When Is “Sorry” Not Enough?

20 Feb

Echoing John Mayer’s ill-chosen words from his now-infamous Playboy interview, leaked footage from the hit MTV show Jersey Shore shows Ronnie call a fellow bar-patron (with whom he goes on to brawl) a “f**king faggot” and a “f**king queer,” TMZ reported this week (follow the link to watch the video clip).

Ronnie shouting homophobic slurs across the boardwalk.

TMZ did, however, include a comment from an anonymous production source saying that “there were several gay staff members that worked on the show and Ronnie always respected them and everyone else.” Ronnie has since apologized (via Twitter), saying:

I apologize to my fans, In the heat of the moment i said a lot of things i didnt mean and im very sorry.

…um, really, Ronnie?

I think this leaked footage (and its reporting) bring a couple of larger social issues to light. For one, I think the idea that Ronnie is ‘allowed’ to call someone a faggot because he “respects” the gay people with whom he actually interacts is extremely problematic. I can’t tell you how many straight boys I know who use the word ‘faggot’ derogatively (if not as a specifically anti-gay epithet), but feel that it is okay because they ‘don’t have anything against gay people.’ In TMZ’s original report, you’ll see a poll asking: “Do you think Ronnie is homophobic?” My question is this: does the answer change whether or not his words were acceptable? I’ll quote what Sophie had to say about John Mayer in a post from a few days ago:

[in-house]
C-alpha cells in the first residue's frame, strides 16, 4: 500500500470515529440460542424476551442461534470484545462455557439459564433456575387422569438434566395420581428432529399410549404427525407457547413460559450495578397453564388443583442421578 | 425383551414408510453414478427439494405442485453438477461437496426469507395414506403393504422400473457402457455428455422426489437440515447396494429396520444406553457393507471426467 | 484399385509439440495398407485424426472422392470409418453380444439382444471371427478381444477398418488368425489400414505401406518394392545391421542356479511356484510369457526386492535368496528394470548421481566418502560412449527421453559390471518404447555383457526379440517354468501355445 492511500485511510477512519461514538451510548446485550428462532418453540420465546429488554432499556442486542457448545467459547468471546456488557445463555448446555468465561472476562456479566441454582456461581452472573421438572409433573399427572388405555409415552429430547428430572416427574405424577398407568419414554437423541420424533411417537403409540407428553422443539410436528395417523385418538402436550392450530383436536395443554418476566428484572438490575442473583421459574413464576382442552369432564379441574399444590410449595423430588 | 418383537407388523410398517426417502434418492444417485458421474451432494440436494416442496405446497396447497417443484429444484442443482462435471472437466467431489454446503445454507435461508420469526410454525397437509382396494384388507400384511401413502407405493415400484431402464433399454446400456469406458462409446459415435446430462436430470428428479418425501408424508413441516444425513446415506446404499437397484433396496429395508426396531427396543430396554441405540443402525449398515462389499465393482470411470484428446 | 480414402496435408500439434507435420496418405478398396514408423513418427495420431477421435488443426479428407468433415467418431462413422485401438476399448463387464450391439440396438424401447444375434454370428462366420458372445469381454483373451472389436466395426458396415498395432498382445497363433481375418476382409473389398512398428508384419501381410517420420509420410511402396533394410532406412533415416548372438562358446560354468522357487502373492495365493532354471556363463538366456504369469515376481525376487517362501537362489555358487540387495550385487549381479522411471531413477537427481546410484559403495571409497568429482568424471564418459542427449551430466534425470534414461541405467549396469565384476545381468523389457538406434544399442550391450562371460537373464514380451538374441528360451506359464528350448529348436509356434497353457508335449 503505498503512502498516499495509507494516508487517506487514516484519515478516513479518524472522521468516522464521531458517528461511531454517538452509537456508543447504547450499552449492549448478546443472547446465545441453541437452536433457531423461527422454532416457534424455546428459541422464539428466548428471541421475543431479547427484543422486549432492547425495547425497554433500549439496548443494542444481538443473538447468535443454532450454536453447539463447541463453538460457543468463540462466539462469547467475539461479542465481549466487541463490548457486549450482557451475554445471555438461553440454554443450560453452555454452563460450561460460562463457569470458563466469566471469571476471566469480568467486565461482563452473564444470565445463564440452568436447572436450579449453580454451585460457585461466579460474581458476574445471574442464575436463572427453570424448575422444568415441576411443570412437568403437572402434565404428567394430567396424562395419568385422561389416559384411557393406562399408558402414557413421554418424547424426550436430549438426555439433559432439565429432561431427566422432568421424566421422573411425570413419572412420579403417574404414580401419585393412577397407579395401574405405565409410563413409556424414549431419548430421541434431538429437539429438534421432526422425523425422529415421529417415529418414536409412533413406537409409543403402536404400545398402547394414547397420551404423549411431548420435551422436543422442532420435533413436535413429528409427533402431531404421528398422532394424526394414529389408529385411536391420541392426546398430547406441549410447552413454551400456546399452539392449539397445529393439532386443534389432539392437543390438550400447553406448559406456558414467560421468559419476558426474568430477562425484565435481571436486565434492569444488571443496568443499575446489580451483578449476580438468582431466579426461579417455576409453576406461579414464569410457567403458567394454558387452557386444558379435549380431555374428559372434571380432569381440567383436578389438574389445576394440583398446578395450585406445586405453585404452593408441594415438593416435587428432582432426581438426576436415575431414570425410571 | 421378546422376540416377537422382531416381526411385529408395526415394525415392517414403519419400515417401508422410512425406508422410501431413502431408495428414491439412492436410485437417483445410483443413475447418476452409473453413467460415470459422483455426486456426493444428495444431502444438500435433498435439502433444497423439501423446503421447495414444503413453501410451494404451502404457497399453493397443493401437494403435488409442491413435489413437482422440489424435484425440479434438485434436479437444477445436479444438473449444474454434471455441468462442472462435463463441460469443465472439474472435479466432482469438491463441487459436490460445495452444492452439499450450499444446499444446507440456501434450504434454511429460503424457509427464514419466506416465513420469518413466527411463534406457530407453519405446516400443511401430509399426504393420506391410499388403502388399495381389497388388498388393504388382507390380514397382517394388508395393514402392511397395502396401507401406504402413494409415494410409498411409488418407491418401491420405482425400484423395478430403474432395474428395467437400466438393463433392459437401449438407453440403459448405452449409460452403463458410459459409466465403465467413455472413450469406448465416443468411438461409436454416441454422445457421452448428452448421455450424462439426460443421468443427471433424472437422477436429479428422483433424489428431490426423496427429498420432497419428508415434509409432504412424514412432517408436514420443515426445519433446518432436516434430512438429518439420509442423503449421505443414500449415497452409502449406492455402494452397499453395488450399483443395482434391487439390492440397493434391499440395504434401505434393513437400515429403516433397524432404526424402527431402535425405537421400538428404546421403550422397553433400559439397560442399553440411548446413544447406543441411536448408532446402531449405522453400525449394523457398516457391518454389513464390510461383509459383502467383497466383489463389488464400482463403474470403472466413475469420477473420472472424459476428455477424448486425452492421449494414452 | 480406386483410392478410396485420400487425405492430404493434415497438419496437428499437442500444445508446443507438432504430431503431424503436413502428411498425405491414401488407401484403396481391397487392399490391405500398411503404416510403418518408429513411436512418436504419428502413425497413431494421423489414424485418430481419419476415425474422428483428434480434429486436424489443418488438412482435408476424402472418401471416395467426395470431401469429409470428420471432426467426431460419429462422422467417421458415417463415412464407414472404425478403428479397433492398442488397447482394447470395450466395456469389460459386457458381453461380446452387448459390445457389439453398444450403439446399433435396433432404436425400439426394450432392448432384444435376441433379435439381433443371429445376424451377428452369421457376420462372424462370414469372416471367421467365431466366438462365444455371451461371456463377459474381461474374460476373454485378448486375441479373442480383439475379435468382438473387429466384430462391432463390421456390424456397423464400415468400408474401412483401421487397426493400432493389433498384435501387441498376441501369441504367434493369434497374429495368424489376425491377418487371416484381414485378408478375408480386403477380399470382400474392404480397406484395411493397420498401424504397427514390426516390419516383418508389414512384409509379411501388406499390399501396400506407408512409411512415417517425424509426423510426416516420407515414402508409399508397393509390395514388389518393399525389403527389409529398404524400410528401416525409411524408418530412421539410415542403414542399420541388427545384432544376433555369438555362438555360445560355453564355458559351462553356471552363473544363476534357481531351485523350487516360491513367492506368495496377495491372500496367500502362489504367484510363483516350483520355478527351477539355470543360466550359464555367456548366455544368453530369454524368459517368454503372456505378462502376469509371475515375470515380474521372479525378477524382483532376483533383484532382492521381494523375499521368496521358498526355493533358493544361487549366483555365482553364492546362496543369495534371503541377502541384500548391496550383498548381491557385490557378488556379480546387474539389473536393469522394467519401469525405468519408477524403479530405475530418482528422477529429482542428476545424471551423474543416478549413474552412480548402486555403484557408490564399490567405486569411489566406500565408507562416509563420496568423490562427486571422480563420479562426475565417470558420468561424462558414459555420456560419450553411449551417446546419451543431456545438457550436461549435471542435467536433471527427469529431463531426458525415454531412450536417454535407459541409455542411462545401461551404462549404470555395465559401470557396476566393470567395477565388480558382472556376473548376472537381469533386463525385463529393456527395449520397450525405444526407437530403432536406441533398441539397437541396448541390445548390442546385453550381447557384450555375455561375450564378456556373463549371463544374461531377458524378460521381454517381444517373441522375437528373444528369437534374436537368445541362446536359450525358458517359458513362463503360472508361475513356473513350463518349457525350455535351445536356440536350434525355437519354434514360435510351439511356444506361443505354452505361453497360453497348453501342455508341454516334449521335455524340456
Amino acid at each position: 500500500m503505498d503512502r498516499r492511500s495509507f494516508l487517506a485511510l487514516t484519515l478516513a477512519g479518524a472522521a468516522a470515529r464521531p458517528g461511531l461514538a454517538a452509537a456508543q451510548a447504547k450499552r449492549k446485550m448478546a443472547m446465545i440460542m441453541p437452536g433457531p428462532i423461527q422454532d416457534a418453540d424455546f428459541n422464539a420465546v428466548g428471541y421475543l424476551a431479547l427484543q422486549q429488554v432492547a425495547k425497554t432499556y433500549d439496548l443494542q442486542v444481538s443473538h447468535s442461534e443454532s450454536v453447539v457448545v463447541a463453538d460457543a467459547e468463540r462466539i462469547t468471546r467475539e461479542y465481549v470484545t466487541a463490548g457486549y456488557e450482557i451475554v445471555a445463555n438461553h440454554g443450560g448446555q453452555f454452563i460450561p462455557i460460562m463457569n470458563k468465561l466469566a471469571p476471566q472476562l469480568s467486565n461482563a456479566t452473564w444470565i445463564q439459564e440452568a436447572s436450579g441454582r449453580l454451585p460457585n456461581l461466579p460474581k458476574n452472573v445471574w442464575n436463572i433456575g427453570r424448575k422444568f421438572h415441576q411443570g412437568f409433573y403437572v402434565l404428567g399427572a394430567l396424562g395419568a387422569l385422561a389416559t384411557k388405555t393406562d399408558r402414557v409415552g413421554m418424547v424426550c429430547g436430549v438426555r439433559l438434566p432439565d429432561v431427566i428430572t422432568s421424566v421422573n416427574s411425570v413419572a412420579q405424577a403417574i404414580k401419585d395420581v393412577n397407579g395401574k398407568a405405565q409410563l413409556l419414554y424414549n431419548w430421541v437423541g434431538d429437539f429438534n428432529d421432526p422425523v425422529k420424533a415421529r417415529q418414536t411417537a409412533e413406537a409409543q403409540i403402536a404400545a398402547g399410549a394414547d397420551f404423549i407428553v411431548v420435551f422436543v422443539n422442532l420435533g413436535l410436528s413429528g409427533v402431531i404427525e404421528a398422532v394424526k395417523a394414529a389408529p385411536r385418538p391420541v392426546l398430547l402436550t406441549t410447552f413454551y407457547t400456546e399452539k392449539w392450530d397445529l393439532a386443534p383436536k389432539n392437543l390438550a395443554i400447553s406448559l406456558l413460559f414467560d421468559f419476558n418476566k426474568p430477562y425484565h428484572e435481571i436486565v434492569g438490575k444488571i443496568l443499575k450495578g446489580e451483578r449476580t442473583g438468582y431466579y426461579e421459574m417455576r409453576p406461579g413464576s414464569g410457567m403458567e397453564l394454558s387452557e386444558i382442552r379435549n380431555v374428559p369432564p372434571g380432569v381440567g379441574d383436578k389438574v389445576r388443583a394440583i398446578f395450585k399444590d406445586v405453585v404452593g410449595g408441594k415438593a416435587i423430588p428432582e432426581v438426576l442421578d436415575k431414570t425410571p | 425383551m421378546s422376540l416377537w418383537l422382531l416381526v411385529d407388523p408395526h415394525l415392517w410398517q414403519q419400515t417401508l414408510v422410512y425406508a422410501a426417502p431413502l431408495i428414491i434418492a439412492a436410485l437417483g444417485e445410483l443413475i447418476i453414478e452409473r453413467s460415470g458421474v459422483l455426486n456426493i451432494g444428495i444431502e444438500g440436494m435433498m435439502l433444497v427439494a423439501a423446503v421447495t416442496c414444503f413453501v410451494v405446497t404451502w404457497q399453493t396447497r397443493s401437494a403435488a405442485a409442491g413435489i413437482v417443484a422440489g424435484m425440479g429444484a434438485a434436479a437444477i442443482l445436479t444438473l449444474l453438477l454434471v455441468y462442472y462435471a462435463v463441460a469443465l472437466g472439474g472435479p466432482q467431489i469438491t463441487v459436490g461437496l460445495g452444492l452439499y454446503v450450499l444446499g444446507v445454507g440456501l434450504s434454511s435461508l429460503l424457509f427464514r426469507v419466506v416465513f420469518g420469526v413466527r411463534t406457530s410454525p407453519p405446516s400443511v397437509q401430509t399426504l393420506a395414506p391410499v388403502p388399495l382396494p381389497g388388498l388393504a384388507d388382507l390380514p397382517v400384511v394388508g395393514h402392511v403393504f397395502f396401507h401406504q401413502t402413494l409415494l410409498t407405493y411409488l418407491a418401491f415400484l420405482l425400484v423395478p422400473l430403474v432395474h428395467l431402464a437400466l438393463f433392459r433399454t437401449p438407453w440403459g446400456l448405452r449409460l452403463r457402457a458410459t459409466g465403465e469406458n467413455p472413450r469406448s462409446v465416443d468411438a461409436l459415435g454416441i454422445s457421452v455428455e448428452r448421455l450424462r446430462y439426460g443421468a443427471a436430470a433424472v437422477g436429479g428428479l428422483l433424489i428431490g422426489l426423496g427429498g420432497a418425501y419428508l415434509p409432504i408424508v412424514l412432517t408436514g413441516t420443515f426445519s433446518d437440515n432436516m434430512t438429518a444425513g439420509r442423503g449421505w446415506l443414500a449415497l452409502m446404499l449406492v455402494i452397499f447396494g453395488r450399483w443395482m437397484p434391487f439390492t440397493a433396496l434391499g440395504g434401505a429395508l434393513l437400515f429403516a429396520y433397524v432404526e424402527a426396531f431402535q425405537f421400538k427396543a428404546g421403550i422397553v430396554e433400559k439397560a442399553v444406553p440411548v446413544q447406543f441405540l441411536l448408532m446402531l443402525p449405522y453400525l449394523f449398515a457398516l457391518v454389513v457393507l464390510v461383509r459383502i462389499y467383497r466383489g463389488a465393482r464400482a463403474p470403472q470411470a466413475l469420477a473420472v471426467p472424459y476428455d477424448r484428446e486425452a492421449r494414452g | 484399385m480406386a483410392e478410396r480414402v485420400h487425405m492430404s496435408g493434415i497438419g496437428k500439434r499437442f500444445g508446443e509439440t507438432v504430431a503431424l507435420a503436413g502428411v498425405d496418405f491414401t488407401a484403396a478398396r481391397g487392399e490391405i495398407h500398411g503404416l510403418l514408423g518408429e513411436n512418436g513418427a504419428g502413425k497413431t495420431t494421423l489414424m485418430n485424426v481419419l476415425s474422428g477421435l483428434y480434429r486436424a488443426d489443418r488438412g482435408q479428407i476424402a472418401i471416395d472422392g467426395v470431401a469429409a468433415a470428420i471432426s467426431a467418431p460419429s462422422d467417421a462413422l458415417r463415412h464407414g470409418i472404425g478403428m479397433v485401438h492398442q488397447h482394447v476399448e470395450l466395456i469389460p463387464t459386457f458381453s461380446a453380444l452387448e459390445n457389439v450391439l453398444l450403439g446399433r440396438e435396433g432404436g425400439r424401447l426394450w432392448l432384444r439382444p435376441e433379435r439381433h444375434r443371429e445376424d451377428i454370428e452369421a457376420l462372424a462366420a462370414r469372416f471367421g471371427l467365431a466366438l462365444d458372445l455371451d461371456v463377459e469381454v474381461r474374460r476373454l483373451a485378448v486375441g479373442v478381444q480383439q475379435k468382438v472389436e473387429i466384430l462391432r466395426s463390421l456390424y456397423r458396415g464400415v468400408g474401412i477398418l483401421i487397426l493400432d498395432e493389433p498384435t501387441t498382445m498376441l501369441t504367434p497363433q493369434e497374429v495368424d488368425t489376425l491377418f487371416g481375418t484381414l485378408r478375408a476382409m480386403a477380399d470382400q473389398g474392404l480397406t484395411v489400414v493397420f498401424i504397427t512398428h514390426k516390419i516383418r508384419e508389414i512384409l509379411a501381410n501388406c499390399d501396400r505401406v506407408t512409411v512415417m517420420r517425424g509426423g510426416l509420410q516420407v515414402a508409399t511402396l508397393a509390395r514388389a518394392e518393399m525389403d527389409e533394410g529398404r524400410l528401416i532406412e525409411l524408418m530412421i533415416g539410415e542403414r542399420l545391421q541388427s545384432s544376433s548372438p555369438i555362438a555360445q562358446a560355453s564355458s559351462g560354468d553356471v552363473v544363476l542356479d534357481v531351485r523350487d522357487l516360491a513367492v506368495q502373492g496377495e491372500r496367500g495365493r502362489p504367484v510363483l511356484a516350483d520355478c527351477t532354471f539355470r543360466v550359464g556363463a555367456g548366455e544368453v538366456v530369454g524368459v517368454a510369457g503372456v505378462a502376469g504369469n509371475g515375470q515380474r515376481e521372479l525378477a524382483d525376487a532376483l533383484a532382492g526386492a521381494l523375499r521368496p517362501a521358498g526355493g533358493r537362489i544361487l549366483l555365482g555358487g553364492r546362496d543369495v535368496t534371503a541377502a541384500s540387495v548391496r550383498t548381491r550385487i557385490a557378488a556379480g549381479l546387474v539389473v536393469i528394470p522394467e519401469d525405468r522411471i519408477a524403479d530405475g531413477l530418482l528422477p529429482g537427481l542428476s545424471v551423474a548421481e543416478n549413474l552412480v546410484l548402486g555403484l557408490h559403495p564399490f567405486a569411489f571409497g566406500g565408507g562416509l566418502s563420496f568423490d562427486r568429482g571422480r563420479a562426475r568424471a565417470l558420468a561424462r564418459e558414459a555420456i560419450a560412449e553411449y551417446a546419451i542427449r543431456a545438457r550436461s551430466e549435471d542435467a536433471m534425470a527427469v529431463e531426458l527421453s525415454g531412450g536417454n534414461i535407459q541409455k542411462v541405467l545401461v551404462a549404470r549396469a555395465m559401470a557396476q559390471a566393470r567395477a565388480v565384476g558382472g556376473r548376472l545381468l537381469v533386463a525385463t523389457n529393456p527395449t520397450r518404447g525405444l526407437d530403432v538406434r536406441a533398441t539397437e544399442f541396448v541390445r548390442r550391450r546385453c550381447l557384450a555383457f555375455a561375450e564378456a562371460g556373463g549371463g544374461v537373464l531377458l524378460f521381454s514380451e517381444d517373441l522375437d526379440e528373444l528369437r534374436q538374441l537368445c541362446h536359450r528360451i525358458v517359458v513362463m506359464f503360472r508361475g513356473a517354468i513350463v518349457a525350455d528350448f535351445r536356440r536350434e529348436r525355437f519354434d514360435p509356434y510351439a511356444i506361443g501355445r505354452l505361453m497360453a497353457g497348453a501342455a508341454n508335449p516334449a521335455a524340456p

The problem (I’ll argue) is not whether John Mayer is “actually homophobic,” as has been the focus in the back-and-forth on the gay blogosphere. If Mayer is, in fact, homophobic, his comments were offensive, ignorant, and in poor taste. And if he’s not…well, they were offensive, ignorant, and in poor taste.

Furthermore, I find Ronnie’s ‘apology’ completely unsatisfying. Though we see more and more celebrities (if Ronnie even qualifies) using Twitter to make public statements, a 24-word digital message hardly seems heartfelt. And even if he held a press conference, would his saying sorry have been enough to excuse the behavior? If Ronnie is truly compunctious, maybe he should volunteer with an organization promoting LGBT tolerance amongst youth, Jersey Shore‘s main audience. While this footage may never have been meant to be seen, it has. And when you commit your life to being on camera, you are responsible for all of your behavior, including what is edited out.


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